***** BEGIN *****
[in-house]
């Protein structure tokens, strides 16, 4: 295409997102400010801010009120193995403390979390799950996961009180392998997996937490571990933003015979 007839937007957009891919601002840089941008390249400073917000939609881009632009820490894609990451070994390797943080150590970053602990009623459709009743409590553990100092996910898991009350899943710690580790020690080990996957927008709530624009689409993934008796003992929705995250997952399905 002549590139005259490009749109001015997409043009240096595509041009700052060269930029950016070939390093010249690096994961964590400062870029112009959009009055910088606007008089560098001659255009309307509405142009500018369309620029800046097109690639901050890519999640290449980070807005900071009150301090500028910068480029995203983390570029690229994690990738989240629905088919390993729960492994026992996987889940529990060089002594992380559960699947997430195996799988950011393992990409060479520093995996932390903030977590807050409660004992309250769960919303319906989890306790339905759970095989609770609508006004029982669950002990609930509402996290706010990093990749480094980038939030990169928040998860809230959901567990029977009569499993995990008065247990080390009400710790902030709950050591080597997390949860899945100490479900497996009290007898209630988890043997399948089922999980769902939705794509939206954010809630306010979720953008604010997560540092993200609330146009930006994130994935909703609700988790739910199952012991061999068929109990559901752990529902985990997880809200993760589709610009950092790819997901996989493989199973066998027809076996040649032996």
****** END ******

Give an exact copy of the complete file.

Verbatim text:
[in-house]
């Protein structure tokens, strides 16, 4: 295409997102400010801010009120193995403390979390799950996961009180392998997996937490571990933003015979 007839937007957009891919601002840089941008390249400073917000939609881009632009820490894609990451070994390797943080150590970053602990009623459709009743409590553990100092996910898991009350899943710690580790020690080990996957927008709530624009689409993934008796003992929705995250997952399905 002549590139005259490009749109001015997409043009240096595509041009700052060269930029950016070939390093010249690096994961964590400062870029112009959009009055910088606007008089560098001659255009309307509405142009500018369309620029800046097109690639901050890519999640290449980070807005900071009150301090500028910068480029995203983390570029690229994690990738989240629905088919390993729960492994026992996987889940529990060089002594992380559960699947997430195996799988950011393992990409060479520093995996932390903030977590807050409660004992309250769960919303319906989890306790339905759970095989609770609508006004029982669950002990609930509402996290706010990093990749480094980038939030990169928040998860809230959901567990029977009569499993995990008065247990080390009400710790902030709950050591080597997390949860899945100490479900497996009290007898209630988890043997399948089922999980769902939705794509939206954010809630306010979720953008604010997560540092993200609330146009930006994130994935909703609700988790739910199952012991061999068929109990559901752990529902985990997880809200993760589709610009950092790819997901996989493989199973066998027809076996040649032996």